A Finnish container ship crashed into an iron train bridge last night, causing extensive damage to the bridge and putting it out of service for at least six months.
The damaged iron bridge crosses Limfjorden, a strip of sea that separates northern Jutland from the rest of the peninsula, and provides the only train connection for those living north of the strait.
Train operator DSB has set up coach service for those needing to cross the strait, but said travellers should expect 30 minute delays, while the police stressed that the accident would have far reaching consequences for northern Jutland residents.
“It means that northern Jutland is cut off from the rest of Denmark right now,” Per Vagn Nielsen from North Jutland Police told Jyllands Posten. “There are many people who use trains every day and this will extend their travel time.”
The 403-metre-long bridge connects the city of Aalborg on the southern side of the strait with Nørresundby on the north and has a 300-tonne draw bridge section that opens to allow large freight ships to pass.
But while the bridge opens about 4,000 times a year without a hitch, last night at about 10pm, it failed to do so and the container ship ploughed straight into, it causing massive structural damage.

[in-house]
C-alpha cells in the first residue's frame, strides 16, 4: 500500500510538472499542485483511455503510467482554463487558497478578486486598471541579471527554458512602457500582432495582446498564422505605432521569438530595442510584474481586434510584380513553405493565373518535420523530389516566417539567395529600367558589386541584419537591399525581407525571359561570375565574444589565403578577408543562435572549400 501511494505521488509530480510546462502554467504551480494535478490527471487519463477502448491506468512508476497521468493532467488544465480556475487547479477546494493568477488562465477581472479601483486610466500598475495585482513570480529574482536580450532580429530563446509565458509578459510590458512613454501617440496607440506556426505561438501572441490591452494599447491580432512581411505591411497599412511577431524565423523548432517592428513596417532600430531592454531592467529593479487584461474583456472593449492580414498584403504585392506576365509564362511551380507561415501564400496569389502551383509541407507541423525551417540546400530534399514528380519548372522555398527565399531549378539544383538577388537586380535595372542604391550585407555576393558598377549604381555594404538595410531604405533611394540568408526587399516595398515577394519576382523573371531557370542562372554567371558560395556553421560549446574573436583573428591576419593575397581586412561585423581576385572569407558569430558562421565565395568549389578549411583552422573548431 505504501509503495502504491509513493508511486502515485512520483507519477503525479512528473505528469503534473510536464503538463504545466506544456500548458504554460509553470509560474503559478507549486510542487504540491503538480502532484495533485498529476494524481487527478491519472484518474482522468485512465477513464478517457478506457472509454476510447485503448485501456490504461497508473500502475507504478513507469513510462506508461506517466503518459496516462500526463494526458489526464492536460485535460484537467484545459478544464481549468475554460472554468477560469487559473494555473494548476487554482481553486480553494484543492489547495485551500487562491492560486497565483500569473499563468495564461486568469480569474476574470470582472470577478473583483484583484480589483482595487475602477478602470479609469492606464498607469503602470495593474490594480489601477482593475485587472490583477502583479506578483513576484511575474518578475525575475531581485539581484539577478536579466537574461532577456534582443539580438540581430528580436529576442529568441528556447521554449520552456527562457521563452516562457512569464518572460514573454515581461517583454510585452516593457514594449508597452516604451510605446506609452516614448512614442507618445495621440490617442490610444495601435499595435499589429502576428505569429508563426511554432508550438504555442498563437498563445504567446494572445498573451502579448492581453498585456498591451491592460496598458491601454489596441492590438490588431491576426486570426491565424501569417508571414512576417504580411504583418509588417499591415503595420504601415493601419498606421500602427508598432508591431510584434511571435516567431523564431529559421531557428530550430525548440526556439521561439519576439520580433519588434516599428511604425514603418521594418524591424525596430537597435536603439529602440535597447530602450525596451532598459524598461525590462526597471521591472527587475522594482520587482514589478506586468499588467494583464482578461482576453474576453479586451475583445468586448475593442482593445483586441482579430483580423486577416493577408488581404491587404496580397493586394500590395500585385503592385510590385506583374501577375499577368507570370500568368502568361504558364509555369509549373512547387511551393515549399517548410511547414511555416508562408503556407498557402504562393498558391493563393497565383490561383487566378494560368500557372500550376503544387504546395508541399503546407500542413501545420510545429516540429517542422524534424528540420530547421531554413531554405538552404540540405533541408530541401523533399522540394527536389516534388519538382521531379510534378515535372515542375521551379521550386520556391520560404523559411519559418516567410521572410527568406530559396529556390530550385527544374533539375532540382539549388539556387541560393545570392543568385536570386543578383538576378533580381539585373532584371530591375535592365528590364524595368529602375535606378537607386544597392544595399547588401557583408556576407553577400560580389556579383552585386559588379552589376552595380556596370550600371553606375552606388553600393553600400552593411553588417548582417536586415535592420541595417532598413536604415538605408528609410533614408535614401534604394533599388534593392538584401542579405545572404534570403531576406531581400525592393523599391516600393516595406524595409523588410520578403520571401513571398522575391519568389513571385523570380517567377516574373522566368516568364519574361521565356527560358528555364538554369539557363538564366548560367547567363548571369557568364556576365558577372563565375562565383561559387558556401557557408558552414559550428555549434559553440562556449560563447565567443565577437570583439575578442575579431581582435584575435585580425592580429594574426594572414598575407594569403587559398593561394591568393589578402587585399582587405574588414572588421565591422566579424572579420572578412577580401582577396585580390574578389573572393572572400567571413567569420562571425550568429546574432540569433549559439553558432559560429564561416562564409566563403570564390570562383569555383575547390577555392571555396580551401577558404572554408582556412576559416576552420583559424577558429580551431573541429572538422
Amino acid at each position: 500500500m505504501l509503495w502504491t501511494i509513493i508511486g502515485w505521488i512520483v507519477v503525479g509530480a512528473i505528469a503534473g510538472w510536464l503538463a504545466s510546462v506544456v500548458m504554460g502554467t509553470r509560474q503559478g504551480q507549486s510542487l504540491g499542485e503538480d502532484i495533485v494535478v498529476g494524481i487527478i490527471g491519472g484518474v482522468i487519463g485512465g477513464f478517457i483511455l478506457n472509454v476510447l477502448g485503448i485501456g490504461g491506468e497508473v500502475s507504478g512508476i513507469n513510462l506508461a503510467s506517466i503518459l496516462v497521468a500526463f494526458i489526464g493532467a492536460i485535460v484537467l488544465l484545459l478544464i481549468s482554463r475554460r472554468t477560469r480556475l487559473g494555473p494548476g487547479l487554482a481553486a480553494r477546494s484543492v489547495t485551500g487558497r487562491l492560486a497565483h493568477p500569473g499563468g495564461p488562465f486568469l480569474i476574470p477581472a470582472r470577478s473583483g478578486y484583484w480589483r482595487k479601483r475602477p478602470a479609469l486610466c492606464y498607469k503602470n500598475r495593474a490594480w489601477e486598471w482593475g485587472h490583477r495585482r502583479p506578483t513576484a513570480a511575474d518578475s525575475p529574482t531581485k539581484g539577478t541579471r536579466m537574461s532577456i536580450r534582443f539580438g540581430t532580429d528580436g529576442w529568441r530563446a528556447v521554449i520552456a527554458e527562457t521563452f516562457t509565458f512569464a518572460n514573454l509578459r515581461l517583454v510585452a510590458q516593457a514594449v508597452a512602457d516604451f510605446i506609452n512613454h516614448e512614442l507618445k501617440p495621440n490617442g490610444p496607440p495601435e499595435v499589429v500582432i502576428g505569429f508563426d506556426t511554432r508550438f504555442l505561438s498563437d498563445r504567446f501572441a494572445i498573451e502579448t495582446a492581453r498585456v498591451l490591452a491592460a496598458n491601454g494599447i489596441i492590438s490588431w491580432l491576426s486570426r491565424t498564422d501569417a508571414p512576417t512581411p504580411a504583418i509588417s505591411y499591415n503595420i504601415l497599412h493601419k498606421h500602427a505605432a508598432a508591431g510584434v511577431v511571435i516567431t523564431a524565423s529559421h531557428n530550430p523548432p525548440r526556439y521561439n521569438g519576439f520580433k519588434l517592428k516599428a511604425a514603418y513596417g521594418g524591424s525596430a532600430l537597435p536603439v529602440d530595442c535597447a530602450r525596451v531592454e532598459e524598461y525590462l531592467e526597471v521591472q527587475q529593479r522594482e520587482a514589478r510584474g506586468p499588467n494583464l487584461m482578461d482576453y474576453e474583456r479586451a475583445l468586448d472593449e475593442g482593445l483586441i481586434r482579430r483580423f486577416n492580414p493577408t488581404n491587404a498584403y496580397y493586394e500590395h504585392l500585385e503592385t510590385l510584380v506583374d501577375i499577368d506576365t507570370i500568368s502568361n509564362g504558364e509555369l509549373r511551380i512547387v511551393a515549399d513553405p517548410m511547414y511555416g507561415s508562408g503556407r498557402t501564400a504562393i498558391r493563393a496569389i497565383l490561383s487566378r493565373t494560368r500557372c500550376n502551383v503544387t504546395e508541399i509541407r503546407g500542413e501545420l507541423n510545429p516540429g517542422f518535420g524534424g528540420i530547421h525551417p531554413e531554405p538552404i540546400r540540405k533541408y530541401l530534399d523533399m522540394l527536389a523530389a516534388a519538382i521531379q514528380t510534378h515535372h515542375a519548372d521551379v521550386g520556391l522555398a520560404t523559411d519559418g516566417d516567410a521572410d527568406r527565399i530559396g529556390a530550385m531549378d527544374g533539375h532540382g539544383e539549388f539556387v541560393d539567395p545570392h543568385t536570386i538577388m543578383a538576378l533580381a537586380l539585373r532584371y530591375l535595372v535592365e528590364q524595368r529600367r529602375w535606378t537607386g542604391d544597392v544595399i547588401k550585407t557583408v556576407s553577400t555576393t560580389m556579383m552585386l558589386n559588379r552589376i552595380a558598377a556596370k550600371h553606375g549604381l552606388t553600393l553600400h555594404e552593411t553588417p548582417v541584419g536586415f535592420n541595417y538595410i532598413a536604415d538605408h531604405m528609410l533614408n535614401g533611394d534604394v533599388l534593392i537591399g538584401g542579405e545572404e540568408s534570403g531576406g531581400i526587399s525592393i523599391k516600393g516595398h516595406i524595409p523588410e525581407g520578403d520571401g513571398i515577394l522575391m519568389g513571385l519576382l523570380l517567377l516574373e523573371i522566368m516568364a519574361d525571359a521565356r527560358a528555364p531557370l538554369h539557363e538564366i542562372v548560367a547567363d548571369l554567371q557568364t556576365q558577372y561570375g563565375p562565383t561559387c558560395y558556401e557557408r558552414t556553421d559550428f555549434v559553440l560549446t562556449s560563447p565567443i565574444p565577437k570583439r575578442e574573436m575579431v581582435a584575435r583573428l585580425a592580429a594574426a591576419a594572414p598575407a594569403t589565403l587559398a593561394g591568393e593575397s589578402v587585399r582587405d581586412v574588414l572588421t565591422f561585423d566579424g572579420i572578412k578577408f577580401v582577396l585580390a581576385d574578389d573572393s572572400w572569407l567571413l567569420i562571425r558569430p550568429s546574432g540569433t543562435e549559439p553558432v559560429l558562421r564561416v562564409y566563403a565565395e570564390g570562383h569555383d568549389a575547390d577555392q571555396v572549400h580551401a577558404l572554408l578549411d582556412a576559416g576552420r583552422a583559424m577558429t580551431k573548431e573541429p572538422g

The Finnish captain was not found to be under the influence of drugs or alcohol, though his ship is now in Aalborg while police and the maritime authorities attempt to determine the cause of the crash, currently thought to be a result of a breakdown in communication.
The captain reported that as he travelled east along Limfjord he voiced alarm that the bridge had not opened and reversed the engine of the 75-metre ship but was unable to avoid a collision.
Jyllands-Posten reported this morning that three minutes before the collision a high speed train crossed the bridge. If the train were to have crossed after the collision, it is likely that it would have derailed.
Road connections are unaffected and coaches are now shuttling passengers between Aalborg Station and the next station on the line, Lindholm.